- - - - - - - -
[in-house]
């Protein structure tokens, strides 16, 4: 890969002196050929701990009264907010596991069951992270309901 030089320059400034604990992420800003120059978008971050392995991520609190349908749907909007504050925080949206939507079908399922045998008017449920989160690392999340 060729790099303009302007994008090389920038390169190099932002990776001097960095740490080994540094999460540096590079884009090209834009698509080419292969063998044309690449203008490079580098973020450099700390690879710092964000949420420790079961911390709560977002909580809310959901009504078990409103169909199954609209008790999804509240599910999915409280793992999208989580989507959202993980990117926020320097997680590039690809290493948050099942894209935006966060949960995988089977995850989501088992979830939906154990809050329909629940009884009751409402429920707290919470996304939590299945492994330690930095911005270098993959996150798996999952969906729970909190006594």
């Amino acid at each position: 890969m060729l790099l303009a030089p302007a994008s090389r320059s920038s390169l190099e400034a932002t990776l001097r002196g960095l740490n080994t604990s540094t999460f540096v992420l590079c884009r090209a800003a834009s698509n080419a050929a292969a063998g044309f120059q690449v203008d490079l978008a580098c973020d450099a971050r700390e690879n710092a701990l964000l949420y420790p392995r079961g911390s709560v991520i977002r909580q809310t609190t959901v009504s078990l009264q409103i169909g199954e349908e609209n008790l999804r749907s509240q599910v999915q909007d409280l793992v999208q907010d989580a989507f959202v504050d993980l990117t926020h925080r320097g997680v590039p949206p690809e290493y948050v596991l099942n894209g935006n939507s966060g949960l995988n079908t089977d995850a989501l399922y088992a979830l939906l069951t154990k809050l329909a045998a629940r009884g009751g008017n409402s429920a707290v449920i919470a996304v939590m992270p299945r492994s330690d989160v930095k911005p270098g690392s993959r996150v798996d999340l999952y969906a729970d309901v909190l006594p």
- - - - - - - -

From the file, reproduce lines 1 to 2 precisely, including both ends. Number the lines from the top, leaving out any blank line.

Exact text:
[in-house]
């Protein structure tokens, strides 16, 4: 890969002196050929701990009264907010596991069951992270309901 030089320059400034604990992420800003120059978008971050392995991520609190349908749907909007504050925080949206939507079908399922045998008017449920989160690392999340 060729790099303009302007994008090389920038390169190099932002990776001097960095740490080994540094999460540096590079884009090209834009698509080419292969063998044309690449203008490079580098973020450099700390690879710092964000949420420790079961911390709560977002909580809310959901009504078990409103169909199954609209008790999804509240599910999915409280793992999208989580989507959202993980990117926020320097997680590039690809290493948050099942894209935006966060949960995988089977995850989501088992979830939906154990809050329909629940009884009751409402429920707290919470996304939590299945492994330690930095911005270098993959996150798996999952969906729970909190006594």